# Revision history [back]

Why not just use the following?

sorted(A.eigenvectors_left(),reverse=True)[0][1]


Here A.eigenvectors_left() returns a list of pairs (ev, EVS), where ev is an eigenvalue and EVS is the list of associated eigenvectors. Output seems to be sorted, but just in case we wrap the output inside a call to sorted (in reverse order).

The proposed code does not work since

A -3.732050807568878*E


is invertible (determinant very close to zero). Note that 3.732050807568878 is just an approximation to the eigenvalue, not the actual value.

Why not just use the following?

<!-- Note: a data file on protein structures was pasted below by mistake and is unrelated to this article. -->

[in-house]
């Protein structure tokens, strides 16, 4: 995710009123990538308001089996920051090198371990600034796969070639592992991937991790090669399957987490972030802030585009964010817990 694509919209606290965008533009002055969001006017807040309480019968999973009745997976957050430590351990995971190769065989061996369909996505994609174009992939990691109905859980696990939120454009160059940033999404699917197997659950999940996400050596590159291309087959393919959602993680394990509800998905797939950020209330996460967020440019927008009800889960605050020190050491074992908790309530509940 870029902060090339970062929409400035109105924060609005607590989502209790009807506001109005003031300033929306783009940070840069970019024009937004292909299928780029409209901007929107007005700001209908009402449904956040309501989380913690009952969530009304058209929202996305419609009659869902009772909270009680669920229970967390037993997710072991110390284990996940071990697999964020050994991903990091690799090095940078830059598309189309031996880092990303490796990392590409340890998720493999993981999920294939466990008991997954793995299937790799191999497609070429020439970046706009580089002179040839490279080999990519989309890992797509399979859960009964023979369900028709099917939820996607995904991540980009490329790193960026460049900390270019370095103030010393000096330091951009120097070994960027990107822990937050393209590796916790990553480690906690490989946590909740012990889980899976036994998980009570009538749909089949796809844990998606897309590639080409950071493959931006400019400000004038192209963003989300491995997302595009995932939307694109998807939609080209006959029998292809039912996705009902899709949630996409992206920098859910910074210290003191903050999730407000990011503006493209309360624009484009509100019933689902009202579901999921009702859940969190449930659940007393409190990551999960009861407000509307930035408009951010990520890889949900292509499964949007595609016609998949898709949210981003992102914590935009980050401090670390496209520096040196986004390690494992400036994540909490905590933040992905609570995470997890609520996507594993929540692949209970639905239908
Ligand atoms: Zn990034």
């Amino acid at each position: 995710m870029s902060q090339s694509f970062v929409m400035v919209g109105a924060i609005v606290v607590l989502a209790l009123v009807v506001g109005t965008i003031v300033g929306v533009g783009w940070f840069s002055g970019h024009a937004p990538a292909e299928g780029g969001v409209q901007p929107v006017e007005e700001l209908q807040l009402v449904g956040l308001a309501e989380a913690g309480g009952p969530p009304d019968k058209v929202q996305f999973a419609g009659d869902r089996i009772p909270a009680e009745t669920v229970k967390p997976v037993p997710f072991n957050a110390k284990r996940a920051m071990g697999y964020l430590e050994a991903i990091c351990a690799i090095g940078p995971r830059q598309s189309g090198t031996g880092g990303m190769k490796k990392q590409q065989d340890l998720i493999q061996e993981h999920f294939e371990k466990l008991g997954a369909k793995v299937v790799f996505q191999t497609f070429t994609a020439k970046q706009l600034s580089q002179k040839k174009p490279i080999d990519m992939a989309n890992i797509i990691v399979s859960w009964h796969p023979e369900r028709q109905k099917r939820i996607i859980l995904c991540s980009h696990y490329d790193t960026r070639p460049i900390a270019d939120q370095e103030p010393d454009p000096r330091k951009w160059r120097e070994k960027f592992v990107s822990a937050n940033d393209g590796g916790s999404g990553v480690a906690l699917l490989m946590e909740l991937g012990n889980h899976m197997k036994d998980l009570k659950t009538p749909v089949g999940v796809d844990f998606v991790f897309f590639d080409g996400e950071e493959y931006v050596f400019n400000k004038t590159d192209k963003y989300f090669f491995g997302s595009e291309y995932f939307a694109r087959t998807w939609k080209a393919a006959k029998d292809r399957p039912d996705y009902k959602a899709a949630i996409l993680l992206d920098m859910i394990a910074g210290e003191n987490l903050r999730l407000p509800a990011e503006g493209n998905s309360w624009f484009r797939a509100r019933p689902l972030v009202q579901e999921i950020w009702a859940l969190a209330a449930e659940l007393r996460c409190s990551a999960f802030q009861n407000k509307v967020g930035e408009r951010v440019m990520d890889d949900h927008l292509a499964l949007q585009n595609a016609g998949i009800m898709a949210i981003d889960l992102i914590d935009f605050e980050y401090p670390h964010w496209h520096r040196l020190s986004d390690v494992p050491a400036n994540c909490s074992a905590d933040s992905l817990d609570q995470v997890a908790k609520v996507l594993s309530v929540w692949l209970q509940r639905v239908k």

sorted(A.eigenvectors_left(),reverse=True)[0][1]


Here A.eigenvectors_left() returns a list of pairs triples (ev, EVS)EVS,n), where ev is an eigenvalue and eigenvalue, EVS is the list of associated eigenvectors. eigenvectors, and n is the algebraic multiplicity of ev. Output seems to be sorted, but just in case we wrap the output inside a call to sorted (in reverse order).

In your example this outputs:

[
(1.000000000000000?, 1.000000000000000?, 0.732050807568877?, 0.267949192431123?,
0.732050807568877?, 0.267949192431123?)
]


The proposed code does not work since

A -3.732050807568878*E


is invertible (determinant very close to zero). Note that 3.732050807568878 is just an approximation to the eigenvalue, not the actual value.